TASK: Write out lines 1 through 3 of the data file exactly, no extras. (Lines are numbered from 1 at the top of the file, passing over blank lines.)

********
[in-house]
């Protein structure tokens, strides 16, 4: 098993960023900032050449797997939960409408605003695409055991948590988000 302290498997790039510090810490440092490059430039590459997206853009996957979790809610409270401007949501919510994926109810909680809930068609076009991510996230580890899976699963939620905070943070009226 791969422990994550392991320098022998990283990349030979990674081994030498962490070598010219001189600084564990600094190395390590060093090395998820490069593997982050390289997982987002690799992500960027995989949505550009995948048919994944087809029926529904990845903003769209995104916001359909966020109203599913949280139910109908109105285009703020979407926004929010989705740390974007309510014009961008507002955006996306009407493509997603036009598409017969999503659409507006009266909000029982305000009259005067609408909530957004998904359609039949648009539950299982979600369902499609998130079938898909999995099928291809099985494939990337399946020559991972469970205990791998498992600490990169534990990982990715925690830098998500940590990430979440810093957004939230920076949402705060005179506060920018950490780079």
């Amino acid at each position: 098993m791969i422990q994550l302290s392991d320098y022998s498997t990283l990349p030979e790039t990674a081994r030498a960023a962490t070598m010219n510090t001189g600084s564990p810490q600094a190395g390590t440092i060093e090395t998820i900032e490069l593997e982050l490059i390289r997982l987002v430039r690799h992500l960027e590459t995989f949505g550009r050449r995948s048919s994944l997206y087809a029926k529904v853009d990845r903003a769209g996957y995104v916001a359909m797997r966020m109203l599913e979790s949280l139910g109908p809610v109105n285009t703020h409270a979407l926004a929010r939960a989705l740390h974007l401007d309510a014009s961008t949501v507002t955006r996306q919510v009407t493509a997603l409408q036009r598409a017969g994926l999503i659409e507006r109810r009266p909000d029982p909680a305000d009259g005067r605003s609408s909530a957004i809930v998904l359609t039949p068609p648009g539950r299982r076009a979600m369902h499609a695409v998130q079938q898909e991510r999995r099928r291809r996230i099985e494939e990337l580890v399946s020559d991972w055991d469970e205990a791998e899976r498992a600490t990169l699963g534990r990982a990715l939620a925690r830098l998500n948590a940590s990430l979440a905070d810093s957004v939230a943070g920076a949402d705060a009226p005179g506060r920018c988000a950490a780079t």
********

[in-house]
């Protein structure tokens, strides 16, 4: 098993960023900032050449797997939960409408605003695409055991948590988000 302290498997790039510090810490440092490059430039590459997206853009996957979790809610409270401007949501919510994926109810909680809930068609076009991510996230580890899976699963939620905070943070009226 791969422990994550392991320098022998990283990349030979990674081994030498962490070598010219001189600084564990600094190395390590060093090395998820490069593997982050390289997982987002690799992500960027995989949505550009995948048919994944087809029926529904990845903003769209995104916001359909966020109203599913949280139910109908109105285009703020979407926004929010989705740390974007309510014009961008507002955006996306009407493509997603036009598409017969999503659409507006009266909000029982305000009259005067609408909530957004998904359609039949648009539950299982979600369902499609998130079938898909999995099928291809099985494939990337399946020559991972469970205990791998498992600490990169534990990982990715925690830098998500940590990430979440810093957004939230920076949402705060005179506060920018950490780079």
């Amino acid at each position: 098993m791969i422990q994550l302290s392991d320098y022998s498997t990283l990349p030979e790039t990674a081994r030498a960023a962490t070598m010219n510090t001189g600084s564990p810490q600094a190395g390590t440092i060093e090395t998820i900032e490069l593997e982050l490059i390289r997982l987002v430039r690799h992500l960027e590459t995989f949505g550009r050449r995948s048919s994944l997206y087809a029926k529904v853009d990845r903003a769209g996957y995104v916001a359909m797997r966020m109203l599913e979790s949280l139910g109908p809610v109105n285009t703020h409270a979407l926004a929010r939960a989705l740390h974007l401007d309510a014009s961008t949501v507002t955006r996306q919510v009407t493509a997603l409408q036009r598409a017969g994926l999503i659409e507006r109810r009266p909000d029982p909680a305000d009259g005067r605003s609408s909530a957004i809930v998904l359609t039949p068609p648009g539950r299982r076009a979600m369902h499609a695409v998130q079938q898909e991510r999995r099928r291809r996230i099985e494939e990337l580890v399946s020559d991972w055991d469970e205990a791998e899976r498992a600490t990169l699963g534990r990982a990715l939620a925690r830098l998500n948590a940590s990430l979440a905070d810093s957004v939230a943070g920076a949402d705060a009226p005179g506060r920018c988000a950490a780079t």